Wednesday, January 9, 2013

Read it and weep

How willow trees are invading Florida waterways

Florida has its share of problems with invasive species. Lionfish, pythons, iguana and feral hogs are only a few. There are also several invasive plant species. Why is this important? According to FPL, “Florida's ecosystems are unique. Exotic species alter the landscape of Florida and render habitats unsuitable to native species. This reduces biodiversity and puts additional strain on endangered species, of which Florida has more than any other state in the continental U.S.” (FPL, 2013).

University of Central Florida researchers have completed a study showing the Carolina willow may be thriving because of water-management projects initiated in the 1950s. These man made canal systems that dominate the Florida landscape have  unforeseen consequences. The canals were built to control runoff and provide water for farming. This very stable water environment has allowed the willow to thrive.

Reported by Science daily, willow trees now cover thousands of acres. “Willows form impenetrable thickets that prevent boating and eliminate duck habitat. Willow thickets also use tremendous amounts of water, leaving less available for wildlife and people” (SD, 2013). in the past fluctuating natural water tables kept the trees under control with dry and wet seasons, making it hard for the trees to survive. The Carolina willow is now taking over parts of the St. John's River Basin.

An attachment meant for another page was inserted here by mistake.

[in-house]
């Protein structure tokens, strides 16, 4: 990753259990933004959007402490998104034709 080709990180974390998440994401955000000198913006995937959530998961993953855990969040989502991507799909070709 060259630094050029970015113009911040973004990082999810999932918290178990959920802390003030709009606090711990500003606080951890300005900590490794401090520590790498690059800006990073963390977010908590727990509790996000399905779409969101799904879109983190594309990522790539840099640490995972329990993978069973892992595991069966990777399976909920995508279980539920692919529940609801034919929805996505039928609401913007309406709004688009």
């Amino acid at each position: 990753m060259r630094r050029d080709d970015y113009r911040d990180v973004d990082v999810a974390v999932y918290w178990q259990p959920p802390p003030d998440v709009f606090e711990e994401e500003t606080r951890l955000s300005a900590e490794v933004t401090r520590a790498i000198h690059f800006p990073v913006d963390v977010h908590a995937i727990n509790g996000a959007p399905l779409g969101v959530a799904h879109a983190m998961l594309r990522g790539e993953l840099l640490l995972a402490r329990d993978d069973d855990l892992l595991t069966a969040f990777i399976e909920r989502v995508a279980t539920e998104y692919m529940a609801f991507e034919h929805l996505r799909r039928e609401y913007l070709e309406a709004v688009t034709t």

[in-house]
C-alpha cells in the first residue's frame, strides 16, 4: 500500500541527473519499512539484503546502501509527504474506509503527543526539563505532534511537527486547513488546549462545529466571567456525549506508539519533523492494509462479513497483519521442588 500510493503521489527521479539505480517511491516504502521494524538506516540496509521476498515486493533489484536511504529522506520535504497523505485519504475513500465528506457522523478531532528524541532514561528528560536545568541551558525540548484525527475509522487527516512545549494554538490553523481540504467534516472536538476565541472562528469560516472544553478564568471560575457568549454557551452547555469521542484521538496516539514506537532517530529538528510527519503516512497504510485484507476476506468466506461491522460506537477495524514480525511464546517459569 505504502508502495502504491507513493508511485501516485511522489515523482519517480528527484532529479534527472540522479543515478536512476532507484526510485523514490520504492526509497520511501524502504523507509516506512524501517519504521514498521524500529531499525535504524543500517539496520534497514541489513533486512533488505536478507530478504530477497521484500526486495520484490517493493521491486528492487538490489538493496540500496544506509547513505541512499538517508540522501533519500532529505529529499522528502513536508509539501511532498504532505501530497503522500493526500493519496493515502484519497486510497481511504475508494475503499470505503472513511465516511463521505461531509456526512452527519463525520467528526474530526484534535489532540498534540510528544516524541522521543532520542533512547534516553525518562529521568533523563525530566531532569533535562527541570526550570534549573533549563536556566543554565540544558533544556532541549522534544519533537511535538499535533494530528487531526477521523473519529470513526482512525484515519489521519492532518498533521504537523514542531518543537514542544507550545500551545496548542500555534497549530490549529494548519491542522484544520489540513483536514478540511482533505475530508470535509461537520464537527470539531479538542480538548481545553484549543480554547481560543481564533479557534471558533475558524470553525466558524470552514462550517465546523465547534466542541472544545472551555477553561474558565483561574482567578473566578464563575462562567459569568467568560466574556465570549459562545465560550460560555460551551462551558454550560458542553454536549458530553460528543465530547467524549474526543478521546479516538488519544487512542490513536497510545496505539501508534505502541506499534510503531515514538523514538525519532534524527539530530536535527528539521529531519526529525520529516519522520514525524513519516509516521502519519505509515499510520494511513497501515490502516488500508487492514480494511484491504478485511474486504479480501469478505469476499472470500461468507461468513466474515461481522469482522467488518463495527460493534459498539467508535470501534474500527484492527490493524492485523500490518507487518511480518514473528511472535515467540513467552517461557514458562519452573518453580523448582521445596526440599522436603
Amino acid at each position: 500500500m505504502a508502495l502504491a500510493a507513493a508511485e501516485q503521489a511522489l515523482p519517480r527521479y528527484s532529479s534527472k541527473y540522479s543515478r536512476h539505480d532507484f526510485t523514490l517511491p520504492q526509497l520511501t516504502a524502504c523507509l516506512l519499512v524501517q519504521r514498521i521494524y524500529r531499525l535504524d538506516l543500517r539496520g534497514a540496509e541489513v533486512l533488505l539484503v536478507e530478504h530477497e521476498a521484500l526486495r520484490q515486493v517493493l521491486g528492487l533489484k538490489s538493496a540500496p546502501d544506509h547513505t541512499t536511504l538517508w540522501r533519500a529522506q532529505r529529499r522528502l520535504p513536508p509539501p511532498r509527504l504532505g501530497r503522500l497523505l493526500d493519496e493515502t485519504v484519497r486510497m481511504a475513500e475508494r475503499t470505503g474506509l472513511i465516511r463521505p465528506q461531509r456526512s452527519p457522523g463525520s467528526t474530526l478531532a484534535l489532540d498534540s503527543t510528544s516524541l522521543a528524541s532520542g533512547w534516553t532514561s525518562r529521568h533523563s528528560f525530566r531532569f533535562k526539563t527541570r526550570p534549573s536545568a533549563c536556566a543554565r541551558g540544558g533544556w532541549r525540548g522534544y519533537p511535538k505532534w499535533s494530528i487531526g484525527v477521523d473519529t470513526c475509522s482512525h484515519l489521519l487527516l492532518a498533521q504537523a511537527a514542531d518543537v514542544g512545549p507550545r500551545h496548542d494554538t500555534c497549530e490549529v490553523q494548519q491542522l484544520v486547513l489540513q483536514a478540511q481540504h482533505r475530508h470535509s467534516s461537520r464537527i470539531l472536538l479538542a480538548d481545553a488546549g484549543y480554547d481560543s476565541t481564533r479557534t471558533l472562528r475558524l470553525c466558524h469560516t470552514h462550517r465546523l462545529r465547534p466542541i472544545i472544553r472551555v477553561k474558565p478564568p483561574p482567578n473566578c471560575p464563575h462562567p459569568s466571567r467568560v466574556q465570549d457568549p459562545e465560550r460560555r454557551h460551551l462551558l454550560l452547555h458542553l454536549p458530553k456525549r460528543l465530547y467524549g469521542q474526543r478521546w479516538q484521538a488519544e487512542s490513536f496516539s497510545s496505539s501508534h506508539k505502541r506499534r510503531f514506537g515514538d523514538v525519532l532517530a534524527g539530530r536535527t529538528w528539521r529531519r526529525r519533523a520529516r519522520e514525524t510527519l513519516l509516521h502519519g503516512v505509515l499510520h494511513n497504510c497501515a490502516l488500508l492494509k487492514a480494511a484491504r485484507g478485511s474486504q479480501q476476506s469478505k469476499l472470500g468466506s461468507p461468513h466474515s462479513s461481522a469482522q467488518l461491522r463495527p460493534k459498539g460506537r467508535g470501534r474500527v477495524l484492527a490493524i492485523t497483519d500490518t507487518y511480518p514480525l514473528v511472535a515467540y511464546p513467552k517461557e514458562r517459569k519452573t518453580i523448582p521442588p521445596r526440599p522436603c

Other countries (i.e. Australia, Korea) have planted willow trees as a source of erosion control and are now facing similar issues (SD, 2013).

To learn more about exotic and invasive species, check out the library’s online databases and research the many topics related to these environmental issues. You can also check out the Florida Fish and Wildlife website for an overview of non-native species in Florida at this link:

Pedro F. Quintana-Ascencio, John E. Fauth, Luz M. Castro Morales, Kimberli J. Ponzio, Dianne Hall, Ken Snyder. Taming the Beast: Managing Hydrology to Control Carolina Willow (Salix caroliniana) Seedlings and Cuttings. Restoration Ecology, 7 JAN 2013 

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